The rise of ethical and personalized love gifts

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Valentine’s Day has always been an opportunity for retail and hospitality to generate post-Christmas profits, but there has been some shift in tradition as consumers seek more personalized offers and look for ethical alternatives. .

The average UK consumer spends around £35 on goods to mark this celebration of love. Collectively, Britons spend more than £1.45billion on the festival, according to figures from Professional Jeweller.

Some retailers have focused on a humorous approach to gifts and Marks & Spencer has brought back the product that created a viral social media hit for the company in 2019 – the Love Sausage. This year, the retailer has also added Love Cucumbers and Love Pork Pies to its heart-shaped food offerings.

Moonpig, the online card and gift retailer is also banking on the appeal of humor with a limited-edition range of playful cards featuring heat-reactive technology that reveal more adult secret messages when body heat is applied to them. the map.

Yet customers are demanding more than a quick pun of products on Valentine’s Day and are looking for more personalized offers and ethically sourced products.

Laudree, the Parisian pastry specialists, have created a special edition box featuring the “City of Love”. Inside, gift recipients will find the brand’s famous macrons as well as a QR code for an exclusive Instagram filter to personalize an image for Valentine’s Day.

The Feast of Love continues to capture the imagination of retailers to move beyond the traditional red roses and chocolates long associated with the event and increase the offering of personalized products and experiential goods and services. With greeting cards, foil balloons and stuffed toys purchased by the millions, Valentine’s Day leaves its mark on the environment, as well as on the heart.

Ethical and ecological issues could and should inform the choices of more retailers and customers. The SSAW Collective is a community of chefs, florists and growers committed to an ethical way of working with seasonal produce and is behind the campaign to buy ‘better’ this year.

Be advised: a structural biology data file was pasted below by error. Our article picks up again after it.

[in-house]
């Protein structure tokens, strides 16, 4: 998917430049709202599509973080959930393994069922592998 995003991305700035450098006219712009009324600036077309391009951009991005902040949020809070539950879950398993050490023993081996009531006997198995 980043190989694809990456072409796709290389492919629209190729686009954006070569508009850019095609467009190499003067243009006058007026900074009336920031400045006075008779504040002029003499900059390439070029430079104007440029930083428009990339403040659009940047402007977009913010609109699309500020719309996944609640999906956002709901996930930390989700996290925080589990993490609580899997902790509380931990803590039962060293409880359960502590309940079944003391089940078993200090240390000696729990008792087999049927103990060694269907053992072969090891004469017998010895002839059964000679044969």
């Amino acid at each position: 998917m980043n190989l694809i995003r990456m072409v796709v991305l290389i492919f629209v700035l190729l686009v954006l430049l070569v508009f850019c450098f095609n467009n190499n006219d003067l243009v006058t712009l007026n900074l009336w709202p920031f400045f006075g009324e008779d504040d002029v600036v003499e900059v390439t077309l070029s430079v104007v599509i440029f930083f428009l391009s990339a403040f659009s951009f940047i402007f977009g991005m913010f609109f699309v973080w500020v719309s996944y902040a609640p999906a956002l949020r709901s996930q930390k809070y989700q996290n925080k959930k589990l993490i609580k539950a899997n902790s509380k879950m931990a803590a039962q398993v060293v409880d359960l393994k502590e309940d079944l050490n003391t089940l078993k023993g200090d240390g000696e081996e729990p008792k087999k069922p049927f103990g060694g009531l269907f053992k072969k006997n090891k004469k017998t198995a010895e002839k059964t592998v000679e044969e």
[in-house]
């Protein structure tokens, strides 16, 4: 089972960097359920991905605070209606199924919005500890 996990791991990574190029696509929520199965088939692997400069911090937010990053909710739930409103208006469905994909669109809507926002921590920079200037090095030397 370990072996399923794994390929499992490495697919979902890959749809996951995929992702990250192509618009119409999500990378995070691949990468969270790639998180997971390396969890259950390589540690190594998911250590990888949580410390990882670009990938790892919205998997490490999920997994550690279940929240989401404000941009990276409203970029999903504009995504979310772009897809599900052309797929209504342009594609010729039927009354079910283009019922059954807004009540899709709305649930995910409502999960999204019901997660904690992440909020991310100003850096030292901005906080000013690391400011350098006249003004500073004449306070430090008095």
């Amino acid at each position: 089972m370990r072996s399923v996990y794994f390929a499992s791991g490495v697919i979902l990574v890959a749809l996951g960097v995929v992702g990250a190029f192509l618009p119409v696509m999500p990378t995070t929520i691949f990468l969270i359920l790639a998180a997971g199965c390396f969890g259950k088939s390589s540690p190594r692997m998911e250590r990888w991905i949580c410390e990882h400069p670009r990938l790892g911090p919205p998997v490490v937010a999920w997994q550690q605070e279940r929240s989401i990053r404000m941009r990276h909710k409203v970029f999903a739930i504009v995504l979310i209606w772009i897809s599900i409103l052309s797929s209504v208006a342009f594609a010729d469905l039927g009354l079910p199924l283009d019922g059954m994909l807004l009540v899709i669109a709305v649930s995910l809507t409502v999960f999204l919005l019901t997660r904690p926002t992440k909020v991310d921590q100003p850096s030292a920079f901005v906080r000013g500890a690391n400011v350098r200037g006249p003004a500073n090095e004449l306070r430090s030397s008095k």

The collective has launched a new campaign entitled “Why buy roses in February? to highlight the environmental impact of imported flowers for Valentine’s Day. As over 570 tonnes of roses are used for Valentine’s Day in the UK, the campaign seeks to highlight the carbon footprint impact to meet this demand. Roses are imported in droves, mainly from the Netherlands and Kenya, with the average bouquet of roses potentially having a carbon footprint of around 32 kg.

Retailers like The Stem are encouraging consumers to consider indoor plants and dried flowers instead, which are more durable than cut flowers. The retailer features heart-shaped philodendrons and flamingo flowers as alternatives.

Selfridges is focusing on self-love and emotional well-being at its flagship Oxford Street store as the retailer is set to launch its ‘Superself’ event. The retailer renowned for bringing new ideas to the atelier will cross new boundaries by offering therapies and “psychedelic journeys” in specialized high-tech capsules.

Therapy sessions include a £150 ‘sex life reset’ from Dr Karen Gurney, a psycho-sex therapist who promises to ‘assess and reset a couple’s or individual’s sex life through a MOT sex life”.

Other experiences include a 10-minute session in giant pods that use virtual reality technology to guide guests as they “drift” through a “soothing universe” of kaleidoscopic shapes and relaxing music.

While Valentine’s Day seems to be “growing” with more ethical and thoughtful products accessible and available this year, the popular holiday still brings a bit of joy and frivolity to customers looking for a post-Christmas pick-me-up.

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